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Eriksson, J., Nyberg, L., Elgh, E. & Hu, X.-L. (2023). Improvement of cognition across a decade after stroke correlates with the integrity of functional brain networks. NeuroImage: Clinical, 37, Article ID 103356.
Open this publication in new window or tab >>Improvement of cognition across a decade after stroke correlates with the integrity of functional brain networks
2023 (English)In: NeuroImage: Clinical, E-ISSN 2213-1582, Vol. 37, article id 103356Article in journal (Refereed) Published
Abstract [en]

Background and objective: We recently reported improvements of working memory across 10 years post stroke among middle-aged individuals. However, the mechanisms underlying working-memory recovery are largely unknown. This study investigated the associations between long-term improvement of working memory and resting-state functional connectivity in two frontoparietal networks: the frontoparietal network and the dorsal attention network.

Methods: Working memory was repeatedly assessed by the Digit Span Backwards task in 21 persons, within 1 year after stroke onset and again 10 years post stroke onset. Brain functional connectivity was examined by resting state functional magnetic resonance imaging at the 10-year follow-up.

Results: A significant improvement of working memory was found among 21 persons after stroke (median age = 64) at the 10-year follow-up compared to the within-one-year assessment. The magnitude of performance improvement on the Digit Span Backwards task was significantly positively correlated with stronger brain connectivity in the frontoparietal network (r = 0.51, p = 0.018) measured at the 10-year follow-up only. A similar association was observed in the dorsal attention network (r = 0.43, p = 0.052) but not in a visual network (r = -0.17, p = 0.46) that served as a control network. The association between functional connectivity within the above-mentioned networks and Digit Span Backwards scores at 10-year after stroke was in the same direction but did not reach significance.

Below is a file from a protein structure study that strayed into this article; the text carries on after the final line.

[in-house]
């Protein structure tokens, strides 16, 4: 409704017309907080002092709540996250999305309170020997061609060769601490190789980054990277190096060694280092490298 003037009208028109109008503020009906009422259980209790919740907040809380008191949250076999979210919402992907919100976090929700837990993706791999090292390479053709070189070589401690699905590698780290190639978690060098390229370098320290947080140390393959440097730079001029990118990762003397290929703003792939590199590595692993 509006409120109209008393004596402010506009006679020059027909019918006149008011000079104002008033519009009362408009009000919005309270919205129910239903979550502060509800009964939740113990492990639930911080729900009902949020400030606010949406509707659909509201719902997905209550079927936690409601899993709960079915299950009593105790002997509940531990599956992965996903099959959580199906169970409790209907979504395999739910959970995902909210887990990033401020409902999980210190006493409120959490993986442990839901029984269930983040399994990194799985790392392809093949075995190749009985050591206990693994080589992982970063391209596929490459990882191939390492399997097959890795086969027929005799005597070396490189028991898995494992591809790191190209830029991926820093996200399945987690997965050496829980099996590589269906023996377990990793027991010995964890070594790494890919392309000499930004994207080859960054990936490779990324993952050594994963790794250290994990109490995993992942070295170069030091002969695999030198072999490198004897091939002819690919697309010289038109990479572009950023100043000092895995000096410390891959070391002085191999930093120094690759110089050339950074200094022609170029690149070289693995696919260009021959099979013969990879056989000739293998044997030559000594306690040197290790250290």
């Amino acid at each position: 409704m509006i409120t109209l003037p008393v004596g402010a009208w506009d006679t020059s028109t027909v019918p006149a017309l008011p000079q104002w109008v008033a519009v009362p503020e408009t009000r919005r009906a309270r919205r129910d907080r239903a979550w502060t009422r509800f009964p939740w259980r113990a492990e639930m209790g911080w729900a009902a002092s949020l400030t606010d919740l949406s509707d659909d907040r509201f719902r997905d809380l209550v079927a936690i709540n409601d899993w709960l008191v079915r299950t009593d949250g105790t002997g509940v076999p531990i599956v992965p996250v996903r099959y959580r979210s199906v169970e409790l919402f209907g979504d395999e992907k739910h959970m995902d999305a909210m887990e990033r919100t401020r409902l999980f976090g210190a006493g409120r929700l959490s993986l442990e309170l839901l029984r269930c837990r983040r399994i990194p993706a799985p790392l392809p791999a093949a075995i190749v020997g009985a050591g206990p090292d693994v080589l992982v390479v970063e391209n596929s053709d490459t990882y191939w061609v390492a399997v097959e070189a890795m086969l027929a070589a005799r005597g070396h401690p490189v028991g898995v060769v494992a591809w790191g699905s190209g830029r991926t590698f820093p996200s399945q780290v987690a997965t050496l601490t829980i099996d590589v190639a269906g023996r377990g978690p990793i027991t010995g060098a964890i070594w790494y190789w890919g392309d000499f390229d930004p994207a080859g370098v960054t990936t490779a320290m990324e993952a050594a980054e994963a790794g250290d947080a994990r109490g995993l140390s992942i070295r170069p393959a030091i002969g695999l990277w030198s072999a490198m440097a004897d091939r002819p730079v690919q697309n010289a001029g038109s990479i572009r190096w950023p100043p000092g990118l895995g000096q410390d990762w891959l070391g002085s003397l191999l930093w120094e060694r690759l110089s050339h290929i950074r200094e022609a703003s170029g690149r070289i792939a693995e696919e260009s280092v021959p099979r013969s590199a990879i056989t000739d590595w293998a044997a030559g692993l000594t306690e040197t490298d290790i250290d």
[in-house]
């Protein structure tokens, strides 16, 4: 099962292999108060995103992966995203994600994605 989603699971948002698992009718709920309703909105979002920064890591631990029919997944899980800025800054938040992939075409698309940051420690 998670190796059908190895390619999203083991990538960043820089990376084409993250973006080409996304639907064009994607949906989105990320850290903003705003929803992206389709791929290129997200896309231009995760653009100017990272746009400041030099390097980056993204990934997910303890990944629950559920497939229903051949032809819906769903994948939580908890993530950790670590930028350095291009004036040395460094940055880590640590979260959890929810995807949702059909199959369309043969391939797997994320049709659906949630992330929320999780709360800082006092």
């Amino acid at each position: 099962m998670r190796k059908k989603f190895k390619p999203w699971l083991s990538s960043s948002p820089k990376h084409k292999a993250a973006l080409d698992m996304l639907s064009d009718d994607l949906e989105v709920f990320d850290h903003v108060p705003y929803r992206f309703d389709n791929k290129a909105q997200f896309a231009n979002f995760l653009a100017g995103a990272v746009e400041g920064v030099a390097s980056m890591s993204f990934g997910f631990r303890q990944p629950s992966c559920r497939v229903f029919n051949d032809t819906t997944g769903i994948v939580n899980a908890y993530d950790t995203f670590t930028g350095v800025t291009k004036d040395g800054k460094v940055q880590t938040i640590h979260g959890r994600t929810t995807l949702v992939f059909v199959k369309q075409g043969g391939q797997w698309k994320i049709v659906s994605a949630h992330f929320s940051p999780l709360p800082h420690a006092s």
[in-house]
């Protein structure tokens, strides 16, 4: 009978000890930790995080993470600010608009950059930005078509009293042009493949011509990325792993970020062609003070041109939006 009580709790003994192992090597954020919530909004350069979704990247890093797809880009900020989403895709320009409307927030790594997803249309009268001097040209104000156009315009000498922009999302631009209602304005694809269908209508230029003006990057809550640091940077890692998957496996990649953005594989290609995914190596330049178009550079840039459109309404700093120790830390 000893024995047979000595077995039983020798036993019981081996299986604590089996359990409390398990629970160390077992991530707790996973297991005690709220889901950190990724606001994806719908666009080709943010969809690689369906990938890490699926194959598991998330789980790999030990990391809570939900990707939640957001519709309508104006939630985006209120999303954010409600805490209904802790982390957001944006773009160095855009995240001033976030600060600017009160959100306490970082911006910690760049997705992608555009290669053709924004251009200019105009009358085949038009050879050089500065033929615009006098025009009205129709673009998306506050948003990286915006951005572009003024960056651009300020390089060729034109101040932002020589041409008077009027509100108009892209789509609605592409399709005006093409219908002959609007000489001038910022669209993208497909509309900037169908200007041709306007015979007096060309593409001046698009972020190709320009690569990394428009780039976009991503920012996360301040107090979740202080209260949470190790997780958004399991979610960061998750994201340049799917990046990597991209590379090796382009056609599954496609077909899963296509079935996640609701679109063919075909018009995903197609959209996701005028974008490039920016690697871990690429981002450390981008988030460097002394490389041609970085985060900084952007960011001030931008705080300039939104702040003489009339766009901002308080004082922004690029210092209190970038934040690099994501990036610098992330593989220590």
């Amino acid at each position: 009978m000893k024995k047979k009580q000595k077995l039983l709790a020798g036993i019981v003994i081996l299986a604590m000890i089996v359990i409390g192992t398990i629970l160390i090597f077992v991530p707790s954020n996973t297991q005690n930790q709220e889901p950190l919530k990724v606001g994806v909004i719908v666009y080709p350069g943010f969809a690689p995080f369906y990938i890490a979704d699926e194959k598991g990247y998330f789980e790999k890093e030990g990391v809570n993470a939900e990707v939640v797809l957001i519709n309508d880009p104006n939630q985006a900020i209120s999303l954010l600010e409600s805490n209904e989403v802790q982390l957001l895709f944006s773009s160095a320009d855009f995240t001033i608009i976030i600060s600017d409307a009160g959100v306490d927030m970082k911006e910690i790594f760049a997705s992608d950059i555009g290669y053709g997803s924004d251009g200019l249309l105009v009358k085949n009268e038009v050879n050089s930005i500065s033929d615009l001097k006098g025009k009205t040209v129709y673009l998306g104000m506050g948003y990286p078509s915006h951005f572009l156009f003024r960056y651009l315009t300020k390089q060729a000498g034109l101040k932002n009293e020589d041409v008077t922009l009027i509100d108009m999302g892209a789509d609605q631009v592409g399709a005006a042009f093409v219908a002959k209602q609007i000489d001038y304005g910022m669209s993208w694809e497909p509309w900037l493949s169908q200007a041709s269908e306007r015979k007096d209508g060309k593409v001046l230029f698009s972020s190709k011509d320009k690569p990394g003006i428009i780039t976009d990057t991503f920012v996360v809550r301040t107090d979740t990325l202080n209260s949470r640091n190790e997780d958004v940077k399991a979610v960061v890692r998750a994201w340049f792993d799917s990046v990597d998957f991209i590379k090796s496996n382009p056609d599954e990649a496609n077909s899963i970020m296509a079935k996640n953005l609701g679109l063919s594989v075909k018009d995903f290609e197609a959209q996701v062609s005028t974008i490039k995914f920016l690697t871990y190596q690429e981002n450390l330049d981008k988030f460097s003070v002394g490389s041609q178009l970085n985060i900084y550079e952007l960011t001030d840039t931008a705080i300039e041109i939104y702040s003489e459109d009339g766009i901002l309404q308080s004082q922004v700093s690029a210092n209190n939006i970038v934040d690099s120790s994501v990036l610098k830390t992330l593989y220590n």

Conclusions: The present work relate stronger long-term performance improvement on the Digit Span Backwards task with higher integrity of frontoparietal network connectivity.

Place, publisher, year, edition, pages
Elsevier, 2023
Keywords
Cognitive improvement, Functional connectivity, Long-term, Stroke, Working memory
National Category
Neurosciences Neurology
Identifiers
urn:nbn:se:umu:diva-205503 (URN)10.1016/j.nicl.2023.103356 (DOI)000975416600001 ()36842348 (PubMedID)2-s2.0-85148731680 (Scopus ID)
Funder
The Swedish Stroke AssociationRegion VästerbottenUmeå UniversityKnut and Alice Wallenberg Foundation
Available from: 2023-03-14 Created: 2023-03-14 Last updated: 2024-01-17Bibliographically approved
Marklund, I., Sefastsson, A., Fure, B., Klässbo, M., Liv, P., Stålnacke, B.-M. & Hu, X.-L. (2023). Lower-extremity constraint-induced movement therapy improved motor function, mobility, and walking after stroke. European Journal of Physical and Rehabilitation Medicine, 59(2), 136-144
Open this publication in new window or tab >>Lower-extremity constraint-induced movement therapy improved motor function, mobility, and walking after stroke